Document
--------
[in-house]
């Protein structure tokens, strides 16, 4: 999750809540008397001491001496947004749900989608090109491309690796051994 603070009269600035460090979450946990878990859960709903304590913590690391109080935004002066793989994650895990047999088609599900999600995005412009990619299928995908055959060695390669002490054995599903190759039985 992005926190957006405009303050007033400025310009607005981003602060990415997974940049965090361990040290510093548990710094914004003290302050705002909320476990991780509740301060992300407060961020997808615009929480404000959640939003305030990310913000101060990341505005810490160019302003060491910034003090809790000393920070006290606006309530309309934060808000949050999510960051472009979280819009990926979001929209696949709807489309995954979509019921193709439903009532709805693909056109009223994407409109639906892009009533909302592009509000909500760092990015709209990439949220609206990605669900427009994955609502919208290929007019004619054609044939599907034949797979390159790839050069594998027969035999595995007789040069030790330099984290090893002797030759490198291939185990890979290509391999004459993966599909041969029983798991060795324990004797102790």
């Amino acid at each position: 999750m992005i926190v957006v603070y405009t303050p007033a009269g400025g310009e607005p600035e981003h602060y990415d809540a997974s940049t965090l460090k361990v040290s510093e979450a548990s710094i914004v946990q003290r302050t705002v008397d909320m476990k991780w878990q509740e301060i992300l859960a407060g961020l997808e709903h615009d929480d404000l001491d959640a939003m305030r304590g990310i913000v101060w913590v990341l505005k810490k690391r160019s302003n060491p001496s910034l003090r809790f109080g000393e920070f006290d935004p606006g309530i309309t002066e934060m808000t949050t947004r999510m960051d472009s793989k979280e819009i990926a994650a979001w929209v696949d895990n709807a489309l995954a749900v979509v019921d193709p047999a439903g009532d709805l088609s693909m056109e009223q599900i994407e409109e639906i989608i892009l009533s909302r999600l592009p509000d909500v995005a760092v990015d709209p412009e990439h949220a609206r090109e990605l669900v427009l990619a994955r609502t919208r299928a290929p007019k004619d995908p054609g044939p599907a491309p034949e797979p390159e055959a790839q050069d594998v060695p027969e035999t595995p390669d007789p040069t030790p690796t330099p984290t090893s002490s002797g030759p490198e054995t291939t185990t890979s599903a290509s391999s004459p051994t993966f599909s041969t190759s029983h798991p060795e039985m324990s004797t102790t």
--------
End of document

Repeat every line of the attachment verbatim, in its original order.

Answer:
[in-house]
């Protein structure tokens, strides 16, 4: 999750809540008397001491001496947004749900989608090109491309690796051994 603070009269600035460090979450946990878990859960709903304590913590690391109080935004002066793989994650895990047999088609599900999600995005412009990619299928995908055959060695390669002490054995599903190759039985 992005926190957006405009303050007033400025310009607005981003602060990415997974940049965090361990040290510093548990710094914004003290302050705002909320476990991780509740301060992300407060961020997808615009929480404000959640939003305030990310913000101060990341505005810490160019302003060491910034003090809790000393920070006290606006309530309309934060808000949050999510960051472009979280819009990926979001929209696949709807489309995954979509019921193709439903009532709805693909056109009223994407409109639906892009009533909302592009509000909500760092990015709209990439949220609206990605669900427009994955609502919208290929007019004619054609044939599907034949797979390159790839050069594998027969035999595995007789040069030790330099984290090893002797030759490198291939185990890979290509391999004459993966599909041969029983798991060795324990004797102790």
């Amino acid at each position: 999750m992005i926190v957006v603070y405009t303050p007033a009269g400025g310009e607005p600035e981003h602060y990415d809540a997974s940049t965090l460090k361990v040290s510093e979450a548990s710094i914004v946990q003290r302050t705002v008397d909320m476990k991780w878990q509740e301060i992300l859960a407060g961020l997808e709903h615009d929480d404000l001491d959640a939003m305030r304590g990310i913000v101060w913590v990341l505005k810490k690391r160019s302003n060491p001496s910034l003090r809790f109080g000393e920070f006290d935004p606006g309530i309309t002066e934060m808000t949050t947004r999510m960051d472009s793989k979280e819009i990926a994650a979001w929209v696949d895990n709807a489309l995954a749900v979509v019921d193709p047999a439903g009532d709805l088609s693909m056109e009223q599900i994407e409109e639906i989608i892009l009533s909302r999600l592009p509000d909500v995005a760092v990015d709209p412009e990439h949220a609206r090109e990605l669900v427009l990619a994955r609502t919208r299928a290929p007019k004619d995908p054609g044939p599907a491309p034949e797979p390159e055959a790839q050069d594998v060695p027969e035999t595995p390669d007789p040069t030790p690796t330099p984290t090893s002490s002797g030759p490198e054995t291939t185990t890979s599903a290509s391999s004459p051994t993966f599909s041969t190759s029983h798991p060795e039985m324990s004797t102790t």